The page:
I'm fascinated by genetics testing. At one point I considered coughing up the money to get a roadmap of my own genetic makeup, but in the end, I chickened out. The big question for me was what would I do with the information once I had it? Would I endure endless sleepless nights tossing and turning over the results? Would the information and knowlege of a predisposition to illness seep into places I'd never considered it would?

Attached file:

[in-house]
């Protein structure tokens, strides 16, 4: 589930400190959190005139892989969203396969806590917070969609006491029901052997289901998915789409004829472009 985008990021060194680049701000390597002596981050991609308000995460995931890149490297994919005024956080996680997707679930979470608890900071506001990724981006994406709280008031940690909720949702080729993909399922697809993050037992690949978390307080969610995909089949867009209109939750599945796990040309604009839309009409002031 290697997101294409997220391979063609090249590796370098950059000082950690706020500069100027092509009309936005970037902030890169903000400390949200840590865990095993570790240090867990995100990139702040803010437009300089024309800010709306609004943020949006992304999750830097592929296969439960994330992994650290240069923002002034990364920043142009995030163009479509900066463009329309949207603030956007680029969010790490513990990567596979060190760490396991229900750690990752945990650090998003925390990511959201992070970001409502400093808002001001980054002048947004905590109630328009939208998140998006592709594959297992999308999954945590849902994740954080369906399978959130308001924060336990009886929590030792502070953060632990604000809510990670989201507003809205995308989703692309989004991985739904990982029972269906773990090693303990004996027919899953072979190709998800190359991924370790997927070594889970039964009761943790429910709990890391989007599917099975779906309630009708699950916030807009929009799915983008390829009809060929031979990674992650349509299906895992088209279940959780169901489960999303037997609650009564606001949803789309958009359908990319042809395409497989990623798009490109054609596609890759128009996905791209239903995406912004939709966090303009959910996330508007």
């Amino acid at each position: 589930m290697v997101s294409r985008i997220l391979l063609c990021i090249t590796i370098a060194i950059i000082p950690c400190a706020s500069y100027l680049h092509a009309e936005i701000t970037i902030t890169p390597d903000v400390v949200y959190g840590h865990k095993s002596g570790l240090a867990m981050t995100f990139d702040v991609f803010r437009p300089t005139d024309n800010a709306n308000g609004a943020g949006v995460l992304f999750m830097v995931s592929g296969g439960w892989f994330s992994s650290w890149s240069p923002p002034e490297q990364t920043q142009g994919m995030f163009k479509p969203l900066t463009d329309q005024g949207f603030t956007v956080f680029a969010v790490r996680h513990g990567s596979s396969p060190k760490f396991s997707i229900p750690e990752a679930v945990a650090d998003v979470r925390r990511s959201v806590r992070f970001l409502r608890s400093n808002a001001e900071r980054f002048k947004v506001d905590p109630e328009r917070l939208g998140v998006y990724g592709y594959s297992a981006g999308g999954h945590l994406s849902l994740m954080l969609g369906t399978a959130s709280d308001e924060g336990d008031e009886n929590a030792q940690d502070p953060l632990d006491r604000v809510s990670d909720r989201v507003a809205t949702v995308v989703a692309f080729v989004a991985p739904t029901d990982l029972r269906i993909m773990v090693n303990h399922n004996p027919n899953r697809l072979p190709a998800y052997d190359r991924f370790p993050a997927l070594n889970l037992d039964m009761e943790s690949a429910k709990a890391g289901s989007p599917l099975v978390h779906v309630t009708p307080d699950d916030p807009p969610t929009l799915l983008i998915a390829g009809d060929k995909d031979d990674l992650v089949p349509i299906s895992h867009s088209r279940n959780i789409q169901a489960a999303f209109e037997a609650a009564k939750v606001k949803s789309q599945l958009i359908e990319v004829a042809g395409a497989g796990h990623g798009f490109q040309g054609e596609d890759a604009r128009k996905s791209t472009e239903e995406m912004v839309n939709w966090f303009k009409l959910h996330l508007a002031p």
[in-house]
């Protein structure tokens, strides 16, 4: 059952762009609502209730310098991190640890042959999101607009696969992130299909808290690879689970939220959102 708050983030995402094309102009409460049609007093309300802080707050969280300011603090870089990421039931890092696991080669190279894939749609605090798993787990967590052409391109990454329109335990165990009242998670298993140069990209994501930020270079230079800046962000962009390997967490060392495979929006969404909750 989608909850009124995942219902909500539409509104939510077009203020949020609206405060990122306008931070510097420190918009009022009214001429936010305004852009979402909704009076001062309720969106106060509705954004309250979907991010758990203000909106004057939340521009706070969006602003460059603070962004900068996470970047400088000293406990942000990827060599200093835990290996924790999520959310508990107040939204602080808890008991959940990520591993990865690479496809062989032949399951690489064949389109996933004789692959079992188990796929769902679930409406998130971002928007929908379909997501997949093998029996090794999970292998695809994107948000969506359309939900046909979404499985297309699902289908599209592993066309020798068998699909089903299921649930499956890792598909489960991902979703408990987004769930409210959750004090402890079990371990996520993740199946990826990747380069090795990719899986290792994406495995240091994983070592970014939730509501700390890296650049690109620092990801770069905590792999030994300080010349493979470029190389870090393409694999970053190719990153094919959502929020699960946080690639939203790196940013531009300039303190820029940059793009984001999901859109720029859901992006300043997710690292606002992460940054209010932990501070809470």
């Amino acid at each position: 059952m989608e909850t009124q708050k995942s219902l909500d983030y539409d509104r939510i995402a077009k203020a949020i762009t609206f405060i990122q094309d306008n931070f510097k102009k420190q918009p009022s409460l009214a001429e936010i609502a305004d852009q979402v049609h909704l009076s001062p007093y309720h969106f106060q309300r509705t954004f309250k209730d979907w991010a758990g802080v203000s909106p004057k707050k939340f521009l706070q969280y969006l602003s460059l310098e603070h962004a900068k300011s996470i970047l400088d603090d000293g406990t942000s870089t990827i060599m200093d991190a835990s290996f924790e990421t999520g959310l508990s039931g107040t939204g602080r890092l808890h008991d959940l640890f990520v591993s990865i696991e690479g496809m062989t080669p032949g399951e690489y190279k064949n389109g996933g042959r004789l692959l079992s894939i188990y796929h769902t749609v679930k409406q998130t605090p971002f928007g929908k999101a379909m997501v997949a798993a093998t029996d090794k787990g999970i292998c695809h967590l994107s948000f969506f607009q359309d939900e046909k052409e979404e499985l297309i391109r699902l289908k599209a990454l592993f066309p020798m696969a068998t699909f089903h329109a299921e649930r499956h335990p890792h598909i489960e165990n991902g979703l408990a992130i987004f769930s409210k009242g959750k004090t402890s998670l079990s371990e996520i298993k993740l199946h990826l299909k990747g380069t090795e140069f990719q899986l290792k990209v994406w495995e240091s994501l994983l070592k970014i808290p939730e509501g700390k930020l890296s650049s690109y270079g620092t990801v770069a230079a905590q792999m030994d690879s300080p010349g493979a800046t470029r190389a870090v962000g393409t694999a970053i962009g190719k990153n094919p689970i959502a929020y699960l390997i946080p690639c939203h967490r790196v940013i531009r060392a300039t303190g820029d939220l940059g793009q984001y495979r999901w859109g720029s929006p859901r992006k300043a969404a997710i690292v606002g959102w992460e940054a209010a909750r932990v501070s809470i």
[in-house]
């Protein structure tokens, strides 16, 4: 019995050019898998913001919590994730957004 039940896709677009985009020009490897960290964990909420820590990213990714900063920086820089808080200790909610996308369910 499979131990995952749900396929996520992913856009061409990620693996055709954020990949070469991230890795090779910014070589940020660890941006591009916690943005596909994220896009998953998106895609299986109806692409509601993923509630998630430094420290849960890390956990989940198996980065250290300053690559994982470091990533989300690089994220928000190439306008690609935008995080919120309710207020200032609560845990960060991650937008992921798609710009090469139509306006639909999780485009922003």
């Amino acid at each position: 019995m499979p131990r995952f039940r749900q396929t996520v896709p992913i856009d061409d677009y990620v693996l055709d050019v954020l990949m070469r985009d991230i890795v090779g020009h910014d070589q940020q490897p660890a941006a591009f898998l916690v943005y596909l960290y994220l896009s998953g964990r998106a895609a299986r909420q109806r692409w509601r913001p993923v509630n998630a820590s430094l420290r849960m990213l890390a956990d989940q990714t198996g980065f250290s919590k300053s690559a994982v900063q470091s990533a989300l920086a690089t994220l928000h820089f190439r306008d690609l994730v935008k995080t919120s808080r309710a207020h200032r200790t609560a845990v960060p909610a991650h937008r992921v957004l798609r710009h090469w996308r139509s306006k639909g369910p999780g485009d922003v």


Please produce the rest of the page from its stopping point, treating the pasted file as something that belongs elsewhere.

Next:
To be sure, genetic testing is on the rise. Today there are more than 100 companies around the world that provide some form of direct-to-consumer testing. Some consumers use it to trace their ancestry while others seek knowledge about their risk for specific diseases. For a podcast interview I turned to Sandra Soo-Jin Lee, PhD, one of Stanford's experts in biomedical ethics, to help me sort out the issues. Lee has been studying the implications of sharing genetic information online and she agrees with me: Right now, it's the wild wild west out there.